--The scourge of drugs strikes again. This is so sad, and my heart goes out to you and your stepdaughter. I really don't see any easy way out of this. Since you and your husband are in agreement, you may be able to file for temporary custody or get a court to appoint you as legal guardian, but it is unclear to me how this would work.
My best suggestion is to get legal advice from a family law attorney in Florida and see what he or she says what options may be available to you in this situation. Try the attorney referral service we recommend. Many lawyers offer free or low cost initial consultations. --Staff
Terminating Parental Rights Form
by: Nhan from Jacksonville
Where could I get the Terminating Parental Rights form? I am looking for the forms of father relinquishing parental rights.
--The short answer is that there is no such form for relinquishing parental rights that can be used by itself. There is a consent and release of parental rights form that is used in conjunction with an adoption. See Stepparent Adoption: Consent and Waiver by Parent, Form 12.981(a)(1) for reference. This is the only voluntary way I know of to give up one's parental rights.
A court can terminate parental rights involuntarily, but they have to follow certain rules. A Petition for termination of parental rights law does exist. See Florida statutes § 39.082 for more information. --Staff
My boyfriend has a son in Florida that is almost 5 years old. He hasn't seen his son since he was an infant because he violated probation for hitting his sons mom and got incarcerated for the violation.
For the last 2 years, he has made numerous attempts to be in
his sons life. He has called her house, cell phone, texted her, sent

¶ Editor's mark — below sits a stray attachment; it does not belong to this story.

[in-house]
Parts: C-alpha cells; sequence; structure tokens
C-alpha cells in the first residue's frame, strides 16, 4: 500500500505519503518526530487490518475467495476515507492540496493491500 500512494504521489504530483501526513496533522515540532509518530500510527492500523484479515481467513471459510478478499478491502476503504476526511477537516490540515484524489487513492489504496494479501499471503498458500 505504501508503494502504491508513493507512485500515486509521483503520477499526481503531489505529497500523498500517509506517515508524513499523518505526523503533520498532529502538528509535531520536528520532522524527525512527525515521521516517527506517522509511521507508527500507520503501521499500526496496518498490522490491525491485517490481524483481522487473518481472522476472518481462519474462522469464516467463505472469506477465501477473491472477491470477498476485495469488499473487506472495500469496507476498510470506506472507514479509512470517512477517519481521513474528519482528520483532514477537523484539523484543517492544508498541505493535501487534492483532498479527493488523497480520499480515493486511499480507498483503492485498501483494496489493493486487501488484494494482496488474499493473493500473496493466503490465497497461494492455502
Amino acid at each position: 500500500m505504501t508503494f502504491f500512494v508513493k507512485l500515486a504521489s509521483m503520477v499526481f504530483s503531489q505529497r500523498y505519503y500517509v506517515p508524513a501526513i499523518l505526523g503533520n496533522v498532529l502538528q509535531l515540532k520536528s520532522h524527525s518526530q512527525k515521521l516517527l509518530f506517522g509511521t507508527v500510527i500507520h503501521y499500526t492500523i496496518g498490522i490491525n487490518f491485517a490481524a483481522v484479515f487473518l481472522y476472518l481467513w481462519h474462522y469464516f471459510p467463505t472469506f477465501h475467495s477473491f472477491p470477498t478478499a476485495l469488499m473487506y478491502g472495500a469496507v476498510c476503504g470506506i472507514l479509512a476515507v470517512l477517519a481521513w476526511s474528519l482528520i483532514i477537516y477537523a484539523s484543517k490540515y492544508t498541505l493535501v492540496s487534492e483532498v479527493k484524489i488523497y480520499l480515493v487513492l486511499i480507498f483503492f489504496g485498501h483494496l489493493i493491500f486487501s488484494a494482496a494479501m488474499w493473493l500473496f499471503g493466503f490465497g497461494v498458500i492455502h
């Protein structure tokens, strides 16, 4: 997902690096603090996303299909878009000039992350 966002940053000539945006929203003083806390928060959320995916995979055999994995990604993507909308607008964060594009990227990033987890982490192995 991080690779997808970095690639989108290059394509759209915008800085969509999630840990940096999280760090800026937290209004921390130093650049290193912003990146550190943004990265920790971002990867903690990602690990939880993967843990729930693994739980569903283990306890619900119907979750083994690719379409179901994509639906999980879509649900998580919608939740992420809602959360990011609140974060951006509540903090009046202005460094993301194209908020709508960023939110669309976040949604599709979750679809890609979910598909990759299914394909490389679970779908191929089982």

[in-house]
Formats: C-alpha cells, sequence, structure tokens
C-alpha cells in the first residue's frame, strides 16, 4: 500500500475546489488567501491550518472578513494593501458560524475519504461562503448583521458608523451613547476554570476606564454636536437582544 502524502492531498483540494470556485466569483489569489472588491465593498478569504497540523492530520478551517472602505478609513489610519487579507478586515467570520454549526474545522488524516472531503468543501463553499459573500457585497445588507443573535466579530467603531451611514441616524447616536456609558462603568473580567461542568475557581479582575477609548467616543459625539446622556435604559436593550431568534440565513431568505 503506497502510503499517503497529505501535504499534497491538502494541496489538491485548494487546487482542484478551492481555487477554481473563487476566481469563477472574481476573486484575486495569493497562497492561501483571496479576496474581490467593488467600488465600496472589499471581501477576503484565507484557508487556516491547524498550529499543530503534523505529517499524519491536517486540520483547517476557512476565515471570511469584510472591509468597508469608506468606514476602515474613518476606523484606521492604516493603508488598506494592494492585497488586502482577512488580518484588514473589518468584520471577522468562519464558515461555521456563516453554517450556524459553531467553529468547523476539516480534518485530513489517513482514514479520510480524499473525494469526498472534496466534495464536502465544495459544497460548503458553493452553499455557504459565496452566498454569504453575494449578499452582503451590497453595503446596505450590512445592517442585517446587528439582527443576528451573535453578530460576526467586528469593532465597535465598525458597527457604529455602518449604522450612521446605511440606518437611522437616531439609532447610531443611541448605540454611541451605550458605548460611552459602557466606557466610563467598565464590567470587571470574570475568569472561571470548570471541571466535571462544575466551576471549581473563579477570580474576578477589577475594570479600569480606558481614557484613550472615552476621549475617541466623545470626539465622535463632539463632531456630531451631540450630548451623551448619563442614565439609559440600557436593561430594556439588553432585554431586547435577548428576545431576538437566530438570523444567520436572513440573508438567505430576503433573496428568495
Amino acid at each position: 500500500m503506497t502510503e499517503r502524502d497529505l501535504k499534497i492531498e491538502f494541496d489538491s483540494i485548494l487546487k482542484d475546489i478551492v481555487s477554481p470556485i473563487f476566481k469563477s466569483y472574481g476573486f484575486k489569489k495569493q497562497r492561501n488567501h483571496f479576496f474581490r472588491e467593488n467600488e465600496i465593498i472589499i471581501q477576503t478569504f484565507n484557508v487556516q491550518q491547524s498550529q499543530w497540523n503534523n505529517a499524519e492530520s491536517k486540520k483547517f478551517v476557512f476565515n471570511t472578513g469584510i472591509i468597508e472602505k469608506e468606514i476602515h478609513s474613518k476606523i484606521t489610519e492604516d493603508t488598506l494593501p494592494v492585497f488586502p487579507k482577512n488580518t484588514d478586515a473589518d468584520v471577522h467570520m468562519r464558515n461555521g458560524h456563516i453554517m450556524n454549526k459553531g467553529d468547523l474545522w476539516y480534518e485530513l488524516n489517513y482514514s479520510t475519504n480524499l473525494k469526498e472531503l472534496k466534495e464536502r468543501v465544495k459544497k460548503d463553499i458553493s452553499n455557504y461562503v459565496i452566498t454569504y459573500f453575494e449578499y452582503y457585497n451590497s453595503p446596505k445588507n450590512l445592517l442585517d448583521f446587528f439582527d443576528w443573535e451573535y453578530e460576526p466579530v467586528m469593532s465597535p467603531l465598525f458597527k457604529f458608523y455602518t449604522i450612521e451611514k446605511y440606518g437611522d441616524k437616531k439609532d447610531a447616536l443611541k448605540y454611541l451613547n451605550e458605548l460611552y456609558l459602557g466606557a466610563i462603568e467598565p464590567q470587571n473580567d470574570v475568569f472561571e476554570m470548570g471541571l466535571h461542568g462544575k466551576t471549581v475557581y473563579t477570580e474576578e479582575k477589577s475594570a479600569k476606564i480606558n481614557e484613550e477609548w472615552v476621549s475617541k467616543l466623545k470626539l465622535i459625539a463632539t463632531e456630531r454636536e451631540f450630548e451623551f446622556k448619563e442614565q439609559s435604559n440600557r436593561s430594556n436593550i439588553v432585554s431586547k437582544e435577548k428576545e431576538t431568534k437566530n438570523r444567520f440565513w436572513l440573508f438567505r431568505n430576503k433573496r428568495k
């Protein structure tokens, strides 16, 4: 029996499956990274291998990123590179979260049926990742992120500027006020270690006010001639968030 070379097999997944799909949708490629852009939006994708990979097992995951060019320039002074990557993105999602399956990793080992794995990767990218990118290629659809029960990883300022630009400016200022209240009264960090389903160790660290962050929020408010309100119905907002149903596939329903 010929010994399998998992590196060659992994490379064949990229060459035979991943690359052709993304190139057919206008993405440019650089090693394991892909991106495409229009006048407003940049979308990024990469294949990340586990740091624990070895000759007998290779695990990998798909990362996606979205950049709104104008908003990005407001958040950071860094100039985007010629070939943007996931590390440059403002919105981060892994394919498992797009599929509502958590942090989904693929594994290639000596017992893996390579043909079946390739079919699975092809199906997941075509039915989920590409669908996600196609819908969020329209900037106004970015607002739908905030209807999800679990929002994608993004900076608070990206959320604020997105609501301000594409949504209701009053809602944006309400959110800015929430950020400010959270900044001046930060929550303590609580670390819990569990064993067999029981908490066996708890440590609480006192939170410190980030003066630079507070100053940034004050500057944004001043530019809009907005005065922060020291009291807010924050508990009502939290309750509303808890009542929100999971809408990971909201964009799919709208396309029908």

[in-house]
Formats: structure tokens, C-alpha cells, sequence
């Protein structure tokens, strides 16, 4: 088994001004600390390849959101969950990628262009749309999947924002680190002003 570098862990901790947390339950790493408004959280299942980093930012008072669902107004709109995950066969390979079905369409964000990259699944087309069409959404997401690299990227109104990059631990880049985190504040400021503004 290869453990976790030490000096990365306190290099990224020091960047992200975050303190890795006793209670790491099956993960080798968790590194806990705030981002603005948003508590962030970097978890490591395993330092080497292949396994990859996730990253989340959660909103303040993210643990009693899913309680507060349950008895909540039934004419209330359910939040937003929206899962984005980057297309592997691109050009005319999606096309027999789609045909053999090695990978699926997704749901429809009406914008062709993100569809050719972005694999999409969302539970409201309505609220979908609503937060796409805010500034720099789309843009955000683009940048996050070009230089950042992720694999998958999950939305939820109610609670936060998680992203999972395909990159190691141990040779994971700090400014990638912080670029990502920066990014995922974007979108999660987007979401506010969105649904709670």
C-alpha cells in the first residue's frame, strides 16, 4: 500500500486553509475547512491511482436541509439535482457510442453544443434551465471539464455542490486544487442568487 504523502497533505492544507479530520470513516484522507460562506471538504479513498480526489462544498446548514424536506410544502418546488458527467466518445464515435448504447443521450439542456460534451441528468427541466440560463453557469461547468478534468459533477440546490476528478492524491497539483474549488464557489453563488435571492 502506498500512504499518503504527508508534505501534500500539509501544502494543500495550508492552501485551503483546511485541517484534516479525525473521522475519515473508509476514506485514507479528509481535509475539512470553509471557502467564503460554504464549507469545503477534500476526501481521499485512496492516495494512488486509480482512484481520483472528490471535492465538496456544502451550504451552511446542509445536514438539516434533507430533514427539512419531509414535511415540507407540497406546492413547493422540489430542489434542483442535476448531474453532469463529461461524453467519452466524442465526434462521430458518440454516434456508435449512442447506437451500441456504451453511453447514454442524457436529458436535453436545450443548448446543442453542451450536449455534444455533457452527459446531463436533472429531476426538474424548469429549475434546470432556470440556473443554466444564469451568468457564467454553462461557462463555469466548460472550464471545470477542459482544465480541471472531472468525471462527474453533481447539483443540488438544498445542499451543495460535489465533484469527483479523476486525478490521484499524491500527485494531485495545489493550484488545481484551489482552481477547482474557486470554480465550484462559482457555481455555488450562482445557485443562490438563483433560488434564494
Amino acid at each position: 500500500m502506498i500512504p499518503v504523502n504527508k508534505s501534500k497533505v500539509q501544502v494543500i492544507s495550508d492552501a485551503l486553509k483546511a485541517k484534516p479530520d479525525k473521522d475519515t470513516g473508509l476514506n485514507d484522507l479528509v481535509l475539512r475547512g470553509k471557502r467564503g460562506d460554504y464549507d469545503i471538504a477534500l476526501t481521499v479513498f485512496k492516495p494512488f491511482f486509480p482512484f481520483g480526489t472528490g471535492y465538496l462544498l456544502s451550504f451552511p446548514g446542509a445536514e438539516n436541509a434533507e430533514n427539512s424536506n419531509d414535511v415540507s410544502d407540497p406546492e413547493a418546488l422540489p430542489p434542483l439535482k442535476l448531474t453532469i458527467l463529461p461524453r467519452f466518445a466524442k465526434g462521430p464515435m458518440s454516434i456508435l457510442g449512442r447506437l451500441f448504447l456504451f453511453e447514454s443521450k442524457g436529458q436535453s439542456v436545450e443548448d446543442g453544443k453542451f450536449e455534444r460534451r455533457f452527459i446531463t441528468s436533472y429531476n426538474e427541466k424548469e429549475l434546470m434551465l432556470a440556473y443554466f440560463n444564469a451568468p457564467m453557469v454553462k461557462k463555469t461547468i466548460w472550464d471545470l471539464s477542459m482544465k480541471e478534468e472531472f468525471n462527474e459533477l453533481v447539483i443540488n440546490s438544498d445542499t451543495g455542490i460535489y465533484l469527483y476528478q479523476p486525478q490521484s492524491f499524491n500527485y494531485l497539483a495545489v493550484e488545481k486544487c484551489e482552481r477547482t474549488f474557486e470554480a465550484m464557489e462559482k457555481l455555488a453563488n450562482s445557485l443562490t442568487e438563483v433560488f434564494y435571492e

letters by certified mail, etc. The mother will not respond.
Anyway, my boyfriend is now at the point where he feels like it is useless to keep trying because she won't let him. He also doesn't want to make his son feel uncomfortable by having visitation when his son doesn't know him, as it can be hard on a child.
He pays child support but she won't
allow him to see their son. We know that courts are hesitant to allow a
parent to sign their rights away, but in a situation like this, are
they likely to allow if?
He pays support but feels like he's not allowed to be a parent to him. I know he could go through the courts to file for visitation but we live in VA. He has considered that but also feels like his son would feel awkward.
Do you think the
courts would allow this? She doesn't want him in his life and he is
willing to sign rights away since he doesn't get to see him anyway and
they don't know each other.
--An unfortunate situation for both your boyfriend and his son. But as the biological father, your boyfriend is financially responsible for his son and only an adoption or if the mother asks for an involuntary termination of parental rights through the courts can relieve him of his financial obligations. --Staff
Signing Away Parental Rights
I am a disabled veteran with PTSD. My ex-wife constantly fights me to see my daughter among other things. My mental state is at risk and I am very close to my breaking point. Not to mention my daughter is caught in the middle of the fighting.
Do I have a good enough reason to
sign my rights away what is your opinion?
--Probably not. Problems
of this nature are very common and are likely not reasons a court will
find compelling enough to involuntarily remove your parental rights.